There is theoretical support for the pairing both of intrusion with effortful avoidance and of arousal with numbing in the PTSD literature. Several authors have suggested that as PTSD develops, trauma survivors may begin to recognize that certain situations, people, activities, or memories evoke distressing thoughts and emotions related to the trauma (Foa et al., 1992). In response, they actively organize their life around avoiding those reminders. Teaching clients to approach these avoided situations or trauma memories is the basis for the inclusion of behavioral and imaginal exposure in some treatments of PTSD (Foa & Rothbaum, 1998; Marks, Lovell, Noshirvani, Livanou, & Thrasher, 1998).
Much of the theoretical support for the relationship between numbing and hyperarousal is in the literature on the biological explanations of PTSD. In part because numbing was not included as a separate cluster of PTSD symptoms in the DSM, its role in PTSD has been largely overlooked. This oversight is potentially important because several studies have found both numbing and avoidance to be predictive of PTSD development (McFarlane, 1992; Perry, Difede, Musngi, Frances, & Jacobsberg, 1992). Although numbing cannot be measured in the same way in animals as in humans, it has been viewed as analogous to the conditioned analgesia response in animals.
Theorists have proposed that there may be a biological basis for conditioned analgesia reactions in animals. Several authors have suggested that conditioned analgesia may be related to automatic freezing reactions in animals exposed to stress-provoking stimuli (Foa et al., 1992; Maier et al., 1982). Others have hypothesized a link in both animals and humans between arousal and numbing responses to stressful situations and a variety of physiological changes, including changes in endogenous opioid peptide levels (Ironside, 1980; Pitman, van der Kolk, Orr, & Greenberg, 1990; van der Kolk, Greenberg, Orr, & Pitman, 1989), glucocorticoid levels (Yehuda et al., 1995), hippocampal function (Sapolsky, Hideo, Rebert, & Finch, 1990), and serotonin levels (Gerson & Baldessarini, 1980).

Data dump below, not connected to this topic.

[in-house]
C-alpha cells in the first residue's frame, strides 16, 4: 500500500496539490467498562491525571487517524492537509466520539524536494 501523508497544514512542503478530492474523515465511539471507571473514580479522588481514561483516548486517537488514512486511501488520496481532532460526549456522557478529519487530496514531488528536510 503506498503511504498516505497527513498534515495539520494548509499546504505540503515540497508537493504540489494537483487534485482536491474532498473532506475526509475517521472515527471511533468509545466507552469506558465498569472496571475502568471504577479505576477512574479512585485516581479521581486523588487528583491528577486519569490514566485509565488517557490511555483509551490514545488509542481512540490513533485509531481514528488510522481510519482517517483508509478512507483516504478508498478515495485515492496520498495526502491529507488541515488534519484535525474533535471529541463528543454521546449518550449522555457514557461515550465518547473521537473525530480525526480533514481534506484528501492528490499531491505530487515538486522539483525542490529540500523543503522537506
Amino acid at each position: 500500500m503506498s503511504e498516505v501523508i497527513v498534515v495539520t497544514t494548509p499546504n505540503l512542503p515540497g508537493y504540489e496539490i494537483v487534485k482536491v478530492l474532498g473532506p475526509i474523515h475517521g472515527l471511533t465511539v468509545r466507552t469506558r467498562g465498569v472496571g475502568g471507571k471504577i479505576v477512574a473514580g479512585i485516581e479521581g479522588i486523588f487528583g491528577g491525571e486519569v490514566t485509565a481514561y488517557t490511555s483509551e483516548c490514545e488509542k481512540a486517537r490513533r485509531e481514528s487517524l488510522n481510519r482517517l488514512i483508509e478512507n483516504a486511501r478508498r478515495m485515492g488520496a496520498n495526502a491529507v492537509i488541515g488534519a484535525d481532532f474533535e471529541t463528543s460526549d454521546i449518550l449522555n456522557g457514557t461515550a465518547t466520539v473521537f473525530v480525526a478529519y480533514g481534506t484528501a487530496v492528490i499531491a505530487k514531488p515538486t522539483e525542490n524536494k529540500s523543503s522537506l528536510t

Both arousal and numbing can be viewed as dysregulated remnants of fight/flight reactions. Arousal symptoms activating the sympathetic nervous system may have served to assist in escaping or fighting off an opponent; numbing and stress-induced analgesia prevent response to the pain of wounds until the organism is in a safe situation. There are practical implications of the link between more biologically based symptoms of arousal and numbing, on the one hand, and intrusive symptoms and active avoidance on the other. These pairings call into question whether the DSM-IV clusters provide an accurate representation of PTSD. In addition, the findings from the Taylor and associates (1998) study suggest that the amnesia item, “inability to recall aspects of the trauma,” might not be a key feature of PTSD. It is plausible that the existing DSM criteria for PTSD might need to be revised and recast to form two coherent factors/clusters, rather than the current three. Identifying and replicating the factors underlying PTSD and their interactions will facilitate a better understanding of its cause and maintenance, which in turn will lead to an improved assessment of the disorder.
This work was supported by a grant from the National Institute of Mental Health (NIH-RO1-MH6992) awarded to Patricia A. Resick, Ph.D. Dr. Resick is now at the National Center for PTSD, VA Boston Healthcare and Boston University. Dr. Feuer is now in private practice in Saint Louis, Missouri.